President Joe Biden was announcing the decision in remarks at the White House. The United States had been cool to the idea of deploying the difficult-to-maintain Abrams tanks but had to change tack in order to persuade Germany to send its more easily used Leopard 2 tanks to Ukraine.
Still, the Abrams — among the most powerful U.S. tanks — will not be heading to Ukraine anytime soon.
Senior administration officials who briefed reporters on the decision said it will take months, not weeks, for the Abrams to be delivered and described the move in terms of providing for Ukraine’s long-term defense.
Members of the Ukrainian military will be trained on using the Abrams in a yet-to-be determined location. While a highly sophisticated and expensive weapon, the Abrams is difficult to maintain and provides a logistical resupply challenge because it runs on jet fuel.
The total cost of a single Abrams tanks can vary, and can be over $10 million per tanks when including training and sustainment.
The decisions by Washington and Berlin come as the Western allies help Ukraine prepare for a possible spring counter-offensive to try to drive Russia out of territory it has seized.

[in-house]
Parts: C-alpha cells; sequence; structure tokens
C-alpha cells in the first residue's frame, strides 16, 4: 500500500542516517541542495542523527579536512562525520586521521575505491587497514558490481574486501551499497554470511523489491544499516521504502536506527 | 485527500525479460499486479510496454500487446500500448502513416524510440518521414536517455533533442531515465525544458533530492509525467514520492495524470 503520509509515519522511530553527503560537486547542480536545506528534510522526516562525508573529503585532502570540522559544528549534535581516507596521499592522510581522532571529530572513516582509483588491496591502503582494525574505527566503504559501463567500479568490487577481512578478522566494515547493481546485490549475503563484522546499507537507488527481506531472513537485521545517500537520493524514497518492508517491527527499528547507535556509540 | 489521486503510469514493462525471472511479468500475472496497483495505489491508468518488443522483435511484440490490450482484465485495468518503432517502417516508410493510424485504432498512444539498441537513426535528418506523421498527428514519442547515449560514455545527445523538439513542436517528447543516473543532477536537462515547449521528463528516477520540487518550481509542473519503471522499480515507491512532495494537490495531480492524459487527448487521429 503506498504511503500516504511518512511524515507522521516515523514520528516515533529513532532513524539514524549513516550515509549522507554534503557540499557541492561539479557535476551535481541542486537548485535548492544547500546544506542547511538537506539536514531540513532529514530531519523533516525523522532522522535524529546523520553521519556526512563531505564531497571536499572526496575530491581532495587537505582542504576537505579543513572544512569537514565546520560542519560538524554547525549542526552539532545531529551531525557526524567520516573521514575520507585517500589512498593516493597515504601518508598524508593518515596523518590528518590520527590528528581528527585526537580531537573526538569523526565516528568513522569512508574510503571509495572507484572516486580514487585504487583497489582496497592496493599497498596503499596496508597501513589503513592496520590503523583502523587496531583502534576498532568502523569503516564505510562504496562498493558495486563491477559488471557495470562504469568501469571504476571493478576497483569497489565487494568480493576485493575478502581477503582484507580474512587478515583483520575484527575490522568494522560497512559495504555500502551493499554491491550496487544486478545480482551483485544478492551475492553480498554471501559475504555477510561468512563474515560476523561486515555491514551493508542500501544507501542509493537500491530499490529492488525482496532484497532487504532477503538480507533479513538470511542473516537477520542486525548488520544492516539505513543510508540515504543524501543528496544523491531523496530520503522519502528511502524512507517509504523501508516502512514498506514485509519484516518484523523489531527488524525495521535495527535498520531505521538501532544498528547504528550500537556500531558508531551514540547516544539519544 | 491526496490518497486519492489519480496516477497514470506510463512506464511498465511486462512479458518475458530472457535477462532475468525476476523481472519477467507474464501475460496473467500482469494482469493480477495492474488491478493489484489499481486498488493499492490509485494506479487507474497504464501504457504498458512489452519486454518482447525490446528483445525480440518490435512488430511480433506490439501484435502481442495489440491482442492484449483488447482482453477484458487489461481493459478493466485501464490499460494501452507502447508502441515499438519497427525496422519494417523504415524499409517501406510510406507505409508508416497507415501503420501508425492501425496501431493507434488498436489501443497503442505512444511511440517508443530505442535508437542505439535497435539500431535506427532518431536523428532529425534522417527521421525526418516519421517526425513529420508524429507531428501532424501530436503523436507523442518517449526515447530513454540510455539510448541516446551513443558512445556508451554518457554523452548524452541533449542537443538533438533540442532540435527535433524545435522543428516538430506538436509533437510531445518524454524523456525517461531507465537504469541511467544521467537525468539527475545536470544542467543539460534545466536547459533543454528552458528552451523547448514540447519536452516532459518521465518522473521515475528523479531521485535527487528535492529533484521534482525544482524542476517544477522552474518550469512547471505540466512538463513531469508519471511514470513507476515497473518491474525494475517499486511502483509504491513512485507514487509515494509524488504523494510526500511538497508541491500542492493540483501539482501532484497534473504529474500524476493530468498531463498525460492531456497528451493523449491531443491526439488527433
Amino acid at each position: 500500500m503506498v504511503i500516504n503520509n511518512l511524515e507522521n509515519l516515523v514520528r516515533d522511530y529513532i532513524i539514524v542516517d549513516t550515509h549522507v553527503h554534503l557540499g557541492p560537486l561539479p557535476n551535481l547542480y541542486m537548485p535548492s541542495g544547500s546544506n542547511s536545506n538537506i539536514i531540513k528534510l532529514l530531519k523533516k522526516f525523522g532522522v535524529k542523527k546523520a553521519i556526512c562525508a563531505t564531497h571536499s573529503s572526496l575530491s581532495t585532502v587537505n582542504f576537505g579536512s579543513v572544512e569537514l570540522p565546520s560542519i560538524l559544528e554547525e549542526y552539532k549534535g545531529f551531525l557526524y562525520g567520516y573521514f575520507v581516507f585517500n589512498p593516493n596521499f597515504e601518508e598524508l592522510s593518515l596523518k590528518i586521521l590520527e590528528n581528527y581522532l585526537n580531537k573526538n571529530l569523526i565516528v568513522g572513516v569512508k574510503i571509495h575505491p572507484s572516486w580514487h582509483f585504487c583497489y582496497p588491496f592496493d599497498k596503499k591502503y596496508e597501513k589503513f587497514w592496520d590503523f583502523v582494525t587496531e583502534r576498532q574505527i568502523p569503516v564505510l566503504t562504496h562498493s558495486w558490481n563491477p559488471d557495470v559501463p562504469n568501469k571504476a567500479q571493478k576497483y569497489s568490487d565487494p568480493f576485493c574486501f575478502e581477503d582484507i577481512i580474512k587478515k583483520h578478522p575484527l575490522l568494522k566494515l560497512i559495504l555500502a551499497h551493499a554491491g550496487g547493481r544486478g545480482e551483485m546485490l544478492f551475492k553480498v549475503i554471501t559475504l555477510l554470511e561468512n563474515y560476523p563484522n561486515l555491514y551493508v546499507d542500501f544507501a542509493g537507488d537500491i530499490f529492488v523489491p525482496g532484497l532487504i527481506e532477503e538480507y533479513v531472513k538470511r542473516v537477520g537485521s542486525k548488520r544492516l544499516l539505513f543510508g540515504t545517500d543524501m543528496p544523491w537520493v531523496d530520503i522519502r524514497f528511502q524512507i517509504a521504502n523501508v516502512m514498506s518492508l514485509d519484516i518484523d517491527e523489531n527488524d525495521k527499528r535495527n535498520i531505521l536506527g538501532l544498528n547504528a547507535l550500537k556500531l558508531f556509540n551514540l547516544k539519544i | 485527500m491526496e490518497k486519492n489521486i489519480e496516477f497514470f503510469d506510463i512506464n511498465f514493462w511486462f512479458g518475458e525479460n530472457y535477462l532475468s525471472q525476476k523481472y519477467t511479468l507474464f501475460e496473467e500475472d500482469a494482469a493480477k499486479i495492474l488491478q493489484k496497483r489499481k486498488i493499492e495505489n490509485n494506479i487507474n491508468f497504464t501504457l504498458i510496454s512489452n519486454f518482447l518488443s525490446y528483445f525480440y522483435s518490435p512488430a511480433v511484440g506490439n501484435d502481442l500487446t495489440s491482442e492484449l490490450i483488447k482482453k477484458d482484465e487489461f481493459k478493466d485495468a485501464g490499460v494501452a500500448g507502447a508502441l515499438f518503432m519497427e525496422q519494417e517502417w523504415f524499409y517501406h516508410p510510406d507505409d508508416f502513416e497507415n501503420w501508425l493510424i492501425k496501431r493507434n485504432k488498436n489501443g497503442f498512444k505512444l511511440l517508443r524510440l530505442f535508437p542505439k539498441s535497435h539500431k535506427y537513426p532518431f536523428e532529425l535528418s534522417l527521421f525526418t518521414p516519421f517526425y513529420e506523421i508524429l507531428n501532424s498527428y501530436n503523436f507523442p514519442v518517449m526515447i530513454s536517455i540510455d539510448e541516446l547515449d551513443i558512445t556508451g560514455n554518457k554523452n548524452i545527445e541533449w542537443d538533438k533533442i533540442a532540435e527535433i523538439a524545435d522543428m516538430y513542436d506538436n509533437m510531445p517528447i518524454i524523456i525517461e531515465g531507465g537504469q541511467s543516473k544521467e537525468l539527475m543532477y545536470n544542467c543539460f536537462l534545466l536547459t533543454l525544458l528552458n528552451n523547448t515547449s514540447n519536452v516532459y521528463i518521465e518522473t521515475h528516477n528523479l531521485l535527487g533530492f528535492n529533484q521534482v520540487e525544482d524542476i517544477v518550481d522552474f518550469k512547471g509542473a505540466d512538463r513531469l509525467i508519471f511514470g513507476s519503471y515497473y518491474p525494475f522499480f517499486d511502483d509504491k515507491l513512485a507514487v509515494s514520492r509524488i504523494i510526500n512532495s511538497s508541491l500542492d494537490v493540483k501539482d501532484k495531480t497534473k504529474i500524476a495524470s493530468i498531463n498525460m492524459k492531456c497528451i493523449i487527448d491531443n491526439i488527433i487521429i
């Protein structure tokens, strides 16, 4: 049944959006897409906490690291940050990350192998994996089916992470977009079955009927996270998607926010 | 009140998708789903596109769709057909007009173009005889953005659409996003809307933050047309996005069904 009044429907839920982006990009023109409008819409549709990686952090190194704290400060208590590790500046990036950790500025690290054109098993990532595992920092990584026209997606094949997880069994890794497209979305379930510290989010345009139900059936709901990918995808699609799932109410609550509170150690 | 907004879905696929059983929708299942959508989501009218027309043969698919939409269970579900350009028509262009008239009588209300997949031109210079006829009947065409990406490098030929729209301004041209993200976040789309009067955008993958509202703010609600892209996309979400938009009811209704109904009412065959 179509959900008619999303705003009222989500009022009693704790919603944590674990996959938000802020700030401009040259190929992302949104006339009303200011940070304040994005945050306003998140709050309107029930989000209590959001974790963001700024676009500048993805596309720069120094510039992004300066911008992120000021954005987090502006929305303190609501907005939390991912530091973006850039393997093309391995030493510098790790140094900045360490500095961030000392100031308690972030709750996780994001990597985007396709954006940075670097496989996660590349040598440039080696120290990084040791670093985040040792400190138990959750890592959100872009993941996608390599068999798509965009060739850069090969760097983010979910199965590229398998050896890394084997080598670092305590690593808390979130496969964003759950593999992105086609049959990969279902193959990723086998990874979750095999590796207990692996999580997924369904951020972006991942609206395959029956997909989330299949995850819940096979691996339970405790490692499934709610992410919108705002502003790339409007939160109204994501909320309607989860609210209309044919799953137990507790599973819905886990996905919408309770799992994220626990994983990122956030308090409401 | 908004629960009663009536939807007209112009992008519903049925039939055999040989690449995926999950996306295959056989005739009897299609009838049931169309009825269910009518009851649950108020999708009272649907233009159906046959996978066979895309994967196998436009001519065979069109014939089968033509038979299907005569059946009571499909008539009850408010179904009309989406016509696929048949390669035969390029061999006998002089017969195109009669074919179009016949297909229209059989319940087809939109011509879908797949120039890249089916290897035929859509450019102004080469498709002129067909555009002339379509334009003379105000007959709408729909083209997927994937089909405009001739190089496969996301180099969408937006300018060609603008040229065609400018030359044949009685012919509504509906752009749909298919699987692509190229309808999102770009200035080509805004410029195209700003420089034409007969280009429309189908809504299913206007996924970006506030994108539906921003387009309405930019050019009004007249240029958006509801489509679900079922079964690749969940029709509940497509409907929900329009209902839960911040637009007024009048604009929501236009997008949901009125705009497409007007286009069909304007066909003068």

Senior administration officials said Biden had spoken to German Chancellor Olaf Scholz on multiple occasions this month about assistance to Ukraine. He talked again on Wednesday to Scholz as well as to British Prime Minister Rishi Sunak and French President Emmanuel Macron, both of whom are close allies in helping Ukraine.
“Today’s announcement really was a product of good diplomatic conversations as part of our regular and ongoing close consultations with allies and partners on security assistance to Ukraine,” said one official.
More announcements from U.S. allies on additional armored vehicle capability are expected, the official said.
Kremlin spokesman Dmitry Peskov said any Abrams shipments would be a waste of money as they “burn” like other tanks.
“I am certain that many experts understand the absurdity of this idea. The plan is disastrous in terms of technology,” he said. “But above all, it overestimates the potential it will add to the Ukrainian army. These tanks burn just like all the others,” Peskov told reporters.
A source familiar with the matter told Reuters on Tuesday the U.S. decision on Abrams was part of conversations with the Germans about their reluctance to provide tanks and to demonstrate that the U.S. commitment was significant.
“The United States was willing to make a significant commitment to assist them in making theirs,” the source said. “The tanks are an important capability and if it took U.S. leadership then that’s what we were willing to do.”
The United States will provide the M1 Abrams tanks through a fund known as the Ukraine Security Assistance Initiative, which allows Biden’s administration to buy weapons from industry rather than taking them from existing U.S. weapons stocks. Buying them is a slower process.